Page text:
In London earlier today, having gone down by train to Kings Cross. The tube lines there – with the exception of the Metropolitan line – were still closed down so we all trudge down to Euston to pick up the tube there.
On the hoarding outside Kings Cross are pinned hundreds of photographs, many duplicates, asking for help tracing missing persons – every nationality you could think of. We then pass the site of the bus blast – the road closed off and screened from public sight with huge tarpaulins on a scaffold frame. A press tent, with TV cameras, is set up and positioned outside the screen, boarded journalists smoking and chatting, lounging on folding chairs.
On the tube there is a young man, smartly dressed, and definitely foreign-looking, with a rucksack wedged between his knees. Irrational perhaps, but the twinge of nervousness is definitely there and I am glad when he gets off a few stops before mine.
Then to business, talking to a group of farmers about agriculture in a "post-CAP world". Even a year ago, such a theme would be laughed out of court, but they all listen intently, and ask many questions. If this gathering is any guide, the tide is turning. I will post on this theme when I have some time.
Back on the streets, the newspaper billboards are proclaiming the news that possibly four "bombers" were involved, three from Leeds – all of them British born. It is too early to make pronouncements, but it raises all sorts of questions about the "international dimensions" of this incident. These lads, and hundreds like them, I will have passed in the streets countless times, and would not have given them a second glance.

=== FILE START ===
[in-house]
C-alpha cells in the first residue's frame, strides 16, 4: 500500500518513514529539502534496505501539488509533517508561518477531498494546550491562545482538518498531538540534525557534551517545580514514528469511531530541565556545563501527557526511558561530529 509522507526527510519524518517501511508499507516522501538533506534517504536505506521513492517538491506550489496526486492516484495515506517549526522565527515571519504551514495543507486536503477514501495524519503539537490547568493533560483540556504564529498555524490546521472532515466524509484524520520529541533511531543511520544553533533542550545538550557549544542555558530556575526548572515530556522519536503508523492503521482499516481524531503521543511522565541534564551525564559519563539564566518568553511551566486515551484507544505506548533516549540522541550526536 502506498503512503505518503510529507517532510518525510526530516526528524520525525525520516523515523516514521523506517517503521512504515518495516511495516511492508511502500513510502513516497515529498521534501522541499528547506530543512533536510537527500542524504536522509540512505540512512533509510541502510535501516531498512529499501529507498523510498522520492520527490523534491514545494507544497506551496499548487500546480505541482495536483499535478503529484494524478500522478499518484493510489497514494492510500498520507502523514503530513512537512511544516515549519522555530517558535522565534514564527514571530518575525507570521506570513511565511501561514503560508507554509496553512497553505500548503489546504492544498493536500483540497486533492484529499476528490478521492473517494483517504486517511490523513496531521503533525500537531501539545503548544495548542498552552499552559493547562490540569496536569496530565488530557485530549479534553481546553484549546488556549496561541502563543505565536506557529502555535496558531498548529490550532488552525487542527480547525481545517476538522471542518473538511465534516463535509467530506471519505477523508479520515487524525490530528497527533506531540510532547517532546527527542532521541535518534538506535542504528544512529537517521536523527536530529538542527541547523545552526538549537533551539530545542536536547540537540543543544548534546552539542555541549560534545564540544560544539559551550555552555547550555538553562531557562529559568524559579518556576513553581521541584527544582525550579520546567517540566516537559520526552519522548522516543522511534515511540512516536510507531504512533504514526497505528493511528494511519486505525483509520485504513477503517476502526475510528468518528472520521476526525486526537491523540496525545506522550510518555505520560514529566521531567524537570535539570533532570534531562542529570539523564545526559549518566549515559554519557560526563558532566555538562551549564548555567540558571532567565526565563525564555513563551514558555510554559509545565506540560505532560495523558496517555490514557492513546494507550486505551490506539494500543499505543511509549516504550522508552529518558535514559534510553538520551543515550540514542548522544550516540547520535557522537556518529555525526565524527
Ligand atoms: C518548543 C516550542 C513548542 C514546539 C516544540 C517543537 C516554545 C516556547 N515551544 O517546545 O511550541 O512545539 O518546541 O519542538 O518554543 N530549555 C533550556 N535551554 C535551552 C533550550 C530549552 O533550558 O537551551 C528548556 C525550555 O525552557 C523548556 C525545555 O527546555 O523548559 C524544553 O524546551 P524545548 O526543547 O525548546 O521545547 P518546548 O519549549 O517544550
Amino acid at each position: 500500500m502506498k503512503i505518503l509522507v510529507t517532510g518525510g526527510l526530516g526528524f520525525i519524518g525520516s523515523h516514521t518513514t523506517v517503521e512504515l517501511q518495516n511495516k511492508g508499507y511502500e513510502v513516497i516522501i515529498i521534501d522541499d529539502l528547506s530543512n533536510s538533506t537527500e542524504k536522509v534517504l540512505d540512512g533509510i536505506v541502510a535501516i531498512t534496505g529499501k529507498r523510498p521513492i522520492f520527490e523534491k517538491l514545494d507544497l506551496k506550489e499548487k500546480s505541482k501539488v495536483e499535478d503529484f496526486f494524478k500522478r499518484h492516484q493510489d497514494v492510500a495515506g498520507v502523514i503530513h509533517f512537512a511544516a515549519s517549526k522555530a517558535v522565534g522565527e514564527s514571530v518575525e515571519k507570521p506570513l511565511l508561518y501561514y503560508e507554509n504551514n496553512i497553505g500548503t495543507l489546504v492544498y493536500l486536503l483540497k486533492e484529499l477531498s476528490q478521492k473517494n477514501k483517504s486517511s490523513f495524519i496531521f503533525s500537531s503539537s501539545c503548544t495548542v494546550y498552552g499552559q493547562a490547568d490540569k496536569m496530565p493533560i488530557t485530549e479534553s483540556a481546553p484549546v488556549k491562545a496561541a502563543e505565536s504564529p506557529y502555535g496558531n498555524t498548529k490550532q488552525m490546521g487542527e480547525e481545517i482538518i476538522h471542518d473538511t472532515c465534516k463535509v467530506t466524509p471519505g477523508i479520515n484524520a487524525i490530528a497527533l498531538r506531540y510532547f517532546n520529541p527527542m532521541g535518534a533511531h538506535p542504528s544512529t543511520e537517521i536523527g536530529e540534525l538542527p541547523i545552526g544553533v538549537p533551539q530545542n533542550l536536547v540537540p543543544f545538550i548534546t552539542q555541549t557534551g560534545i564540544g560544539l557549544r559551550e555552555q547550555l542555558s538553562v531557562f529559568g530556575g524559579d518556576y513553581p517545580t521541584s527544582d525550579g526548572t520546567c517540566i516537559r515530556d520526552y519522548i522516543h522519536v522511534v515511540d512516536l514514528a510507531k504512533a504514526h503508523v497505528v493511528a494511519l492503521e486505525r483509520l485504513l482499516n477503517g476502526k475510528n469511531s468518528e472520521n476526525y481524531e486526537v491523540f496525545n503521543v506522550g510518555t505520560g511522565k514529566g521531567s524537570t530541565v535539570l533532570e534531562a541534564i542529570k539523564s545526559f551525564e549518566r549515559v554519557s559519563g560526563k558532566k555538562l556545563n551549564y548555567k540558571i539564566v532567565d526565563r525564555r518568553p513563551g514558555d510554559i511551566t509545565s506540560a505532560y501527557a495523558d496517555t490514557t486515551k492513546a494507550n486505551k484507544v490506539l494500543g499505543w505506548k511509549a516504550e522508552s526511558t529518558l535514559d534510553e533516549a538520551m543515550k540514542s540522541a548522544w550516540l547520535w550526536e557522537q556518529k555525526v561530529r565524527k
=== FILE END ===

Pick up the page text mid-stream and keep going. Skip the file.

The thinking seems now to be that the explosives were possibly Chinese and, on the face of it, it would seem probable that there was an "expert" bomb-maker who made the devices. There the trail leads abroad, but there is by no means any EU dimension, and the emphasis on "little European" cross-border co-operation seems misplaced.
One other thought intrudes – and won't go away. We hear a great deal about the radicalisation of the young Muslim community, with all sorts of links made with Iraq, the American action and the rest. But frankly, living in the areas of Leeds that were raided today is enough to radicalise anyone – "mean streets" hardly describes them.
But also, there are the West Yorkshire Police. For a long time now, it has been obvious that that Force (it calls itself a "service") is out of control - or elements of it. Racist in parts, violent and truculent, and regulated under a complaints system that does not work, those of a mind can indulge in quite unacceptable behaviour – knowing they will get away with it unpunished.
Even as a white, middle class professional, I have come up against the thuggish element - and seen gratutitous violence on the streets. But for the veneer of civilisation, innate cowardice and the fact that I simply have too much to lose, there have been times when I could cheerfully have contemplated firebombing the local police station after encounters with West Yorkshire's finest. The Asian lads get it far worse, and have no chance of any redress. If you want causes of radicalisation, I would not entirely discount the behaviour of some of the police.
And what is the point of this posting? Well, I wrote on Sunday that "security begins at home". It ill-behoves Clarke to be rushing off to Brussels tomorrow with a briefcase full of ideas for EU initiatives on terrorism. There are things back here on which he would be better employed. At this stage, EU discussions are, at best, a distraction and, at worse, a dangerous diversion.
So, Mr Clarke, if security does begin at home, can we have a Home Secretary that stays at home and deals with it? There is, after all, no place like home.